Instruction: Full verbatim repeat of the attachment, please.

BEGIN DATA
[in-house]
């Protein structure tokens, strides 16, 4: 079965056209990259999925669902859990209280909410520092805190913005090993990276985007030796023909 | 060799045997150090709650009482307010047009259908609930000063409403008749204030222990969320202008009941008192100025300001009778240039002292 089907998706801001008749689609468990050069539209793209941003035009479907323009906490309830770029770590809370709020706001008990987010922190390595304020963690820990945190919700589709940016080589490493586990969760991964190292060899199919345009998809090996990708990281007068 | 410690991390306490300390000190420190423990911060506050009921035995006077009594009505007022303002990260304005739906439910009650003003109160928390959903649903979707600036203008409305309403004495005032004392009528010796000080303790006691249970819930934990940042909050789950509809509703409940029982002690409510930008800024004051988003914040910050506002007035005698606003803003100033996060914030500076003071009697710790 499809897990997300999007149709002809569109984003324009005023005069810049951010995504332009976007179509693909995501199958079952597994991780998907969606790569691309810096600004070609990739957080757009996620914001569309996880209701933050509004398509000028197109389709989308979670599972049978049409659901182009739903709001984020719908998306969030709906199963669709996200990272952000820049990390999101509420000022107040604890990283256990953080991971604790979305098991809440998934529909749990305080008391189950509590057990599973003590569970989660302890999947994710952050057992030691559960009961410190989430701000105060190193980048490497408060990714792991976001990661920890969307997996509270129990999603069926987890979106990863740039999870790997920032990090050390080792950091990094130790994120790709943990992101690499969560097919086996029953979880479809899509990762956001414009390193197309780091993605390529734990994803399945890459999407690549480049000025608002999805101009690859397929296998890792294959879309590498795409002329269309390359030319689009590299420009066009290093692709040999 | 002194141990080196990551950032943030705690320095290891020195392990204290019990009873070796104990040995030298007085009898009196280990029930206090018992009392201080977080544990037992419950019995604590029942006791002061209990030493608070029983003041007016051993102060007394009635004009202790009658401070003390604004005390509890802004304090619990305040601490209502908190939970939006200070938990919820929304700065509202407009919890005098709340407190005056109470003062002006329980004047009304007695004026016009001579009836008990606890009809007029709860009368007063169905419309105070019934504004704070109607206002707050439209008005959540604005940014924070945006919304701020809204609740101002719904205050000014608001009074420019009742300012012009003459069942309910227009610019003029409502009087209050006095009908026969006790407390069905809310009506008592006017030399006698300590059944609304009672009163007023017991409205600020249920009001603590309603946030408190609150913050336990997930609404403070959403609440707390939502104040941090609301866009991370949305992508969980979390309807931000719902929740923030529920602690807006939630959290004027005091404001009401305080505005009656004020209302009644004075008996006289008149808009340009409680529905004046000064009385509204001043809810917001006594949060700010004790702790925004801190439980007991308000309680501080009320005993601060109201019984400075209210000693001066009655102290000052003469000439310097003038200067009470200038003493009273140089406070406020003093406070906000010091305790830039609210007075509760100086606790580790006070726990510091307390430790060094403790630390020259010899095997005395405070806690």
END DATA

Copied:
[in-house]
């Protein structure tokens, strides 16, 4: 079965056209990259999925669902859990209280909410520092805190913005090993990276985007030796023909 | 060799045997150090709650009482307010047009259908609930000063409403008749204030222990969320202008009941008192100025300001009778240039002292 089907998706801001008749689609468990050069539209793209941003035009479907323009906490309830770029770590809370709020706001008990987010922190390595304020963690820990945190919700589709940016080589490493586990969760991964190292060899199919345009998809090996990708990281007068 | 410690991390306490300390000190420190423990911060506050009921035995006077009594009505007022303002990260304005739906439910009650003003109160928390959903649903979707600036203008409305309403004495005032004392009528010796000080303790006691249970819930934990940042909050789950509809509703409940029982002690409510930008800024004051988003914040910050506002007035005698606003803003100033996060914030500076003071009697710790 499809897990997300999007149709002809569109984003324009005023005069810049951010995504332009976007179509693909995501199958079952597994991780998907969606790569691309810096600004070609990739957080757009996620914001569309996880209701933050509004398509000028197109389709989308979670599972049978049409659901182009739903709001984020719908998306969030709906199963669709996200990272952000820049990390999101509420000022107040604890990283256990953080991971604790979305098991809440998934529909749990305080008391189950509590057990599973003590569970989660302890999947994710952050057992030691559960009961410190989430701000105060190193980048490497408060990714792991976001990661920890969307997996509270129990999603069926987890979106990863740039999870790997920032990090050390080792950091990094130790994120790709943990992101690499969560097919086996029953979880479809899509990762956001414009390193197309780091993605390529734990994803399945890459999407690549480049000025608002999805101009690859397929296998890792294959879309590498795409002329269309390359030319689009590299420009066009290093692709040999 | 002194141990080196990551950032943030705690320095290891020195392990204290019990009873070796104990040995030298007085009898009196280990029930206090018992009392201080977080544990037992419950019995604590029942006791002061209990030493608070029983003041007016051993102060007394009635004009202790009658401070003390604004005390509890802004304090619990305040601490209502908190939970939006200070938990919820929304700065509202407009919890005098709340407190005056109470003062002006329980004047009304007695004026016009001579009836008990606890009809007029709860009368007063169905419309105070019934504004704070109607206002707050439209008005959540604005940014924070945006919304701020809204609740101002719904205050000014608001009074420019009742300012012009003459069942309910227009610019003029409502009087209050006095009908026969006790407390069905809310009506008592006017030399006698300590059944609304009672009163007023017991409205600020249920009001603590309603946030408190609150913050336990997930609404403070959403609440707390939502104040941090609301866009991370949305992508969980979390309807931000719902929740923030529920602690807006939630959290004027005091404001009401305080505005009656004020209302009644004075008996006289008149808009340009409680529905004046000064009385509204001043809810917001006594949060700010004790702790925004801190439980007991308000309680501080009320005993601060109201019984400075209210000693001066009655102290000052003469000439310097003038200067009470200038003493009273140089406070406020003093406070906000010091305790830039609210007075509760100086606790580790006070726990510091307390430790060094403790630390020259010899095997005395405070806690």